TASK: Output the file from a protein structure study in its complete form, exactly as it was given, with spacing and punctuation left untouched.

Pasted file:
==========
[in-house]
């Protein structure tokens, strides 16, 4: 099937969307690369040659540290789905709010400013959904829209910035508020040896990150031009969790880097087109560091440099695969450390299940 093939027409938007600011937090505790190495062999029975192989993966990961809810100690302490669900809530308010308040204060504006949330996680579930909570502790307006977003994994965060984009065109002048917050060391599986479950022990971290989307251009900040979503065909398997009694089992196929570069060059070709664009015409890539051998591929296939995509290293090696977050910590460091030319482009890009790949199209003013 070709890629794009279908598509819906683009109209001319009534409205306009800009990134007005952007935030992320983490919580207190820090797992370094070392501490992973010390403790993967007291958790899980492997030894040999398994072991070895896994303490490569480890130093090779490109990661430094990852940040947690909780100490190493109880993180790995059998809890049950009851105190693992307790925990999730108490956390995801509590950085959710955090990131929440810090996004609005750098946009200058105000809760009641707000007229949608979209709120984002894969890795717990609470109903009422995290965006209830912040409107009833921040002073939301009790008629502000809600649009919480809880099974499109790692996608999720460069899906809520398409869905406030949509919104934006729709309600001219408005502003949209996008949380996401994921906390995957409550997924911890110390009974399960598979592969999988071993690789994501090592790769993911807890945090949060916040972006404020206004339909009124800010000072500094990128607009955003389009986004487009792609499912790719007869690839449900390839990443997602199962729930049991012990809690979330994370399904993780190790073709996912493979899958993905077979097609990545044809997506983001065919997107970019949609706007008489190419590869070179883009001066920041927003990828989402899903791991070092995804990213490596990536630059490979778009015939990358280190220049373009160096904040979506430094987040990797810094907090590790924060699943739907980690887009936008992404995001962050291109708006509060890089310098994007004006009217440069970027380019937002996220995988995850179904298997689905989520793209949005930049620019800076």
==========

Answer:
[in-house]
């Protein structure tokens, strides 16, 4: 099937969307690369040659540290789905709010400013959904829209910035508020040896990150031009969790880097087109560091440099695969450390299940 093939027409938007600011937090505790190495062999029975192989993966990961809810100690302490669900809530308010308040204060504006949330996680579930909570502790307006977003994994965060984009065109002048917050060391599986479950022990971290989307251009900040979503065909398997009694089992196929570069060059070709664009015409890539051998591929296939995509290293090696977050910590460091030319482009890009790949199209003013 070709890629794009279908598509819906683009109209001319009534409205306009800009990134007005952007935030992320983490919580207190820090797992370094070392501490992973010390403790993967007291958790899980492997030894040999398994072991070895896994303490490569480890130093090779490109990661430094990852940040947690909780100490190493109880993180790995059998809890049950009851105190693992307790925990999730108490956390995801509590950085959710955090990131929440810090996004609005750098946009200058105000809760009641707000007229949608979209709120984002894969890795717990609470109903009422995290965006209830912040409107009833921040002073939301009790008629502000809600649009919480809880099974499109790692996608999720460069899906809520398409869905406030949509919104934006729709309600001219408005502003949209996008949380996401994921906390995957409550997924911890110390009974399960598979592969999988071993690789994501090592790769993911807890945090949060916040972006404020206004339909009124800010000072500094990128607009955003389009986004487009792609499912790719007869690839449900390839990443997602199962729930049991012990809690979330994370399904993780190790073709996912493979899958993905077979097609990545044809997506983001065919997107970019949609706007008489190419590869070179883009001066920041927003990828989402899903791991070092995804990213490596990536630059490979778009015939990358280190220049373009160096904040979506430094987040990797810094907090590790924060699943739907980690887009936008992404995001962050291109708006509060890089310098994007004006009217440069970027380019937002996220995988995850179904298997689905989520793209949005930049620019800076």